The OP was looking at Laguna table saws and he didn't give a price range that he was looking for. You said "4000 in the first place" about the SawStop. That's all.
 

tvrgeek

tvrgeek
User
A PCS with the good fence, dado brake and insert, wheels, working dust collector, etc. is roughly $4000. Even an F3, which looks like a very nice saw is roughly $2000. Only issue I have with the Laguna F3 is the short distance from front edge to blade. A couple less than everyone else. The F1 and F2 have a much lighter aluminum trunnion shared with several other entry cabinet saws. I have not heard complaints about them but for me in wiid machines, the more iron the better. Euro fences mean you may need to convert your fence riding jigs to t-slot jigs.
 
  • Like
Reactions: Oka

Oka

Oka
Corporate Member
I couldn't agree more. The lobbying and aggressive tactics SS does made me think I'll never buy one just because of that.

Someone actually made a very good point. If you follow normal safety protocols and are not a production outfit, then the emergency stop is belt and suspenders. IF .... you are rich enough that the cost does not matter, then get the SS. To me, the table accessories make cutting safer. Just having a table saw with just a rip fence and Tee is basic start point. It is all the other jigs that make cutting safer and more accurate.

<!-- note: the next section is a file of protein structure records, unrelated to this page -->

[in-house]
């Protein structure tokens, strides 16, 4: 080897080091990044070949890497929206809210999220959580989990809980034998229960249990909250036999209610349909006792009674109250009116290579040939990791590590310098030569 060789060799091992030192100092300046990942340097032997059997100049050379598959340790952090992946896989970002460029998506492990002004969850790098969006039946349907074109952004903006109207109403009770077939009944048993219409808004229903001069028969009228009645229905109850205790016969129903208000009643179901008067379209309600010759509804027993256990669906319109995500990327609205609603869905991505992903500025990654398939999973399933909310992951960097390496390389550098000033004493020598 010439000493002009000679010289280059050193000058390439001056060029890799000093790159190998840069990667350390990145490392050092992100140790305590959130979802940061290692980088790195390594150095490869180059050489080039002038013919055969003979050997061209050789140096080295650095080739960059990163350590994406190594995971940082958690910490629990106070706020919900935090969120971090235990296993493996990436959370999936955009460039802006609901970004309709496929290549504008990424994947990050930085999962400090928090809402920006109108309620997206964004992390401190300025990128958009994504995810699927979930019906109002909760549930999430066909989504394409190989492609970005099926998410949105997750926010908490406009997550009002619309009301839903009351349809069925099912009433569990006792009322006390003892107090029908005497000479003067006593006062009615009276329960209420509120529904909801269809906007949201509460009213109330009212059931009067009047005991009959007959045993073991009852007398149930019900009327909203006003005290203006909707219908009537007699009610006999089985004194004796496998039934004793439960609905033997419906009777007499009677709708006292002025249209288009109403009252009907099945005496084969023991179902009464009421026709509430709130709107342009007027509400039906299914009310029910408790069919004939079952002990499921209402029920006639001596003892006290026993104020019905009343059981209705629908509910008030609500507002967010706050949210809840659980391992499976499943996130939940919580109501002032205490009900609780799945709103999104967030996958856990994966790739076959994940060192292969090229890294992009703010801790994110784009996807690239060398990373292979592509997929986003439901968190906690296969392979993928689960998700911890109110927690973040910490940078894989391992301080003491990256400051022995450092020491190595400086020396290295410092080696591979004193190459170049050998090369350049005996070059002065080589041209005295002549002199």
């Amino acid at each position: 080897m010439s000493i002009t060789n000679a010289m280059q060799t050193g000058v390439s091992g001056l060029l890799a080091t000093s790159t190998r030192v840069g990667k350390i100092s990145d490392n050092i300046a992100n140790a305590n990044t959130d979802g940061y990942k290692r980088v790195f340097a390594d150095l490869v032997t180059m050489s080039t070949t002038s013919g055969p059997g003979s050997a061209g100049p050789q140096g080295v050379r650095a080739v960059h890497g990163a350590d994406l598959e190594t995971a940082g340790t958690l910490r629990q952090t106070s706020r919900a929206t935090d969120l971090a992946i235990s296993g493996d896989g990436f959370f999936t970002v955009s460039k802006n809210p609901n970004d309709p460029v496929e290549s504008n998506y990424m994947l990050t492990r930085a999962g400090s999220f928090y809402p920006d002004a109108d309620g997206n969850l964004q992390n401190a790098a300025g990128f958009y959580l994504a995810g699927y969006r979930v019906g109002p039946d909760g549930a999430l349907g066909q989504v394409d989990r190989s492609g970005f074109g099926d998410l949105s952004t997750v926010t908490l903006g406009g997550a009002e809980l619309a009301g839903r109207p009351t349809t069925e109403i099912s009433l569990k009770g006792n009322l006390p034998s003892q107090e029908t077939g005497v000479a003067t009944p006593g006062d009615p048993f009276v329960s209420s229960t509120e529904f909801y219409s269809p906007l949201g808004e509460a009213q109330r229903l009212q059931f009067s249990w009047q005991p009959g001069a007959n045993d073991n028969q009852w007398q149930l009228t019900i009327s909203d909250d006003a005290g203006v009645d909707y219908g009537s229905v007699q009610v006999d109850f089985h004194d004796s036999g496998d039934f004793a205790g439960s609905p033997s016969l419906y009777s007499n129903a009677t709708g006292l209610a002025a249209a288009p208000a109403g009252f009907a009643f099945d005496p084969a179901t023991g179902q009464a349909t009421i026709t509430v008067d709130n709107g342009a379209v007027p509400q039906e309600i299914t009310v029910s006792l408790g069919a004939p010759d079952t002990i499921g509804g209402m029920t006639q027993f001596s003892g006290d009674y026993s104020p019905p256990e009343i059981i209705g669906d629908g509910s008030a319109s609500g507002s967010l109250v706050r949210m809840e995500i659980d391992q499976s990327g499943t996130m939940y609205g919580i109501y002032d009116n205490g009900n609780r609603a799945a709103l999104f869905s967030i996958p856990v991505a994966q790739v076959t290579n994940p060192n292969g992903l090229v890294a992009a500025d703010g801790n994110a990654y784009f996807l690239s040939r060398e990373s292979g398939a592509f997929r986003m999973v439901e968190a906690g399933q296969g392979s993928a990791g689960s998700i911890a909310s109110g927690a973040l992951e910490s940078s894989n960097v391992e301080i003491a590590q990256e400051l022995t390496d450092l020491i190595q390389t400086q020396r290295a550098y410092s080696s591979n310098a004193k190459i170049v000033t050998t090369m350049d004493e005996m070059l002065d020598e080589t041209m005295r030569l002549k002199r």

A PCS with the good fence, dado brake and insert, wheels, working dust collector, etc. is roughly $4000. Even an F3, which looks like a very nice saw is roughly $2000. Only issue I have with the Laguna F3 is the short distance from front edge to blade. A couple less than everyone else. The F1 and F2 have a much lighter aluminum trunnion shared with several other entry cabinet saws. I have not heard complaints about them but for me in wiid machines, the more iron the better. Euro fences mean you may need to convert your fence riding jigs to t-slot jigs.
 

Our Sponsors

LATEST FOR SALE LISTINGS

Top